He insisted all retailers had passed on the 5p per liter fuel tax cut introduced by the Treasury in March.
He added: “You’re looking at almost £41million in costs to the industry for fuel that’s either stolen through drive-offs or people don’t have the means to pay.
“It’s a really tough issue right now, and it’s growing.”
Asked if the retailers are getting enough support from the police, he said: “Because of the pressure on the police in recent years, many police forces have said, ‘It’s not a criminal offence, it’s a civil offence, so you have to deal with it deal and if the actual value of the crime is less than £100 we will not send anyone to the police”.
“This was raised by me personally at the Home Office.”
Earlier this month, the Competition and Markets Authority launched a “brief and focused review” of how much drivers are being charged for fuel, at the request of Business Minister Kwasi Kwarteng.
The RAC says motorists have a ‘right to know’ why prices continue to rise in the current environment (stock image)
Chancellor Rishi Sunak told MPs on Tuesday he would carefully consider calls for a “more substantial” fuel tax cut.
Amid concerns the previous reduction for hard-pressed drivers “didn’t really touch the pages”, he said he would take the recommendations “under deliberation” if they were challenged in the Commons.
Mr Williams said a cut in pump prices “really can’t come soon enough”.
He continued: “If the Chancellor decides on another fuel tax cut, it is imperative that it is passed on in full by dealers immediately to give motorists a break from these historically high prices.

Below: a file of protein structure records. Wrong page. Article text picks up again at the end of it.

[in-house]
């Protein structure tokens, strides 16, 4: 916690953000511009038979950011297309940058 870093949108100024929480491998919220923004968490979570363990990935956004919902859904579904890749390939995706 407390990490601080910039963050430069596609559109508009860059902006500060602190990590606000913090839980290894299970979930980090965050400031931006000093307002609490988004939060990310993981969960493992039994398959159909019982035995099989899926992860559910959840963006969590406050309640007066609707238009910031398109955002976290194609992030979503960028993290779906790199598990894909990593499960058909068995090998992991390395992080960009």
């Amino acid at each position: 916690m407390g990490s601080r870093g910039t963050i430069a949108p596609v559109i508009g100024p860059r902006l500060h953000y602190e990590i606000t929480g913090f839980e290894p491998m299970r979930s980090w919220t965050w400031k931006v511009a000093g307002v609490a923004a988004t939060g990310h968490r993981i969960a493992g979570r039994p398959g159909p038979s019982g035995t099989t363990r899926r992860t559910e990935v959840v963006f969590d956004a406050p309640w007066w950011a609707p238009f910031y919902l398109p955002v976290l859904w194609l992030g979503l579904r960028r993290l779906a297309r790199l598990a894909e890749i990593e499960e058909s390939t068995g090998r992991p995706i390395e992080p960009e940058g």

“It is also important for the government to monitor the wholesale market and closely examine retailers’ margins.”
Jack Cousens, head of road transport policy at the AA, said motorists were “taken for fools by retailers”.
He continued: “With the Prime Minister and Chancellor speaking openly about the prospect of further fuel tax cuts, drivers need to hear less talk and see more action.
“An additional 10p tax cut, which the AA called for weeks ago, will not only help ease pump pressure but also keep prices down in supermarket aisles.
“Until that happens, household budgets across the country will continue to be squeezed.”
Meanwhile, a Tesco petrol station which had been selling petrol at 168.9 litrespa – 20p cheaper than local rivals – today hiked its prices again.
Motorists rushed to a Tesco petrol station in Ely, Cambridgeshire, yesterday after word spread that prices had been cut.
There were queues of drivers at a Tesco petrol station in Ely in Cambridgeshire yesterday after petrol prices fell to 168.9p – well below the national average. But just 24 hours later, prices rose again
But this afternoon the price had been raised to 178.9p, disappointing many drivers.
Philip Hardy, from Cambridge, said: “I rushed to the petrol station when I heard how cheap the fuel was but was really upset when I saw the price had gone up.
“It was really good to see gas prices starting to fall, but it looks like it may have been a mistake.”
It comes as many fuel retailers face accusations of profiteering as gasoline prices hit new highs despite falling wholesale costs.
Fuel prices have been pushed up by the war in Ukraine and moves to reduce Europe’s dependence on Russian oil. The cost of filling a family car is now more than £100.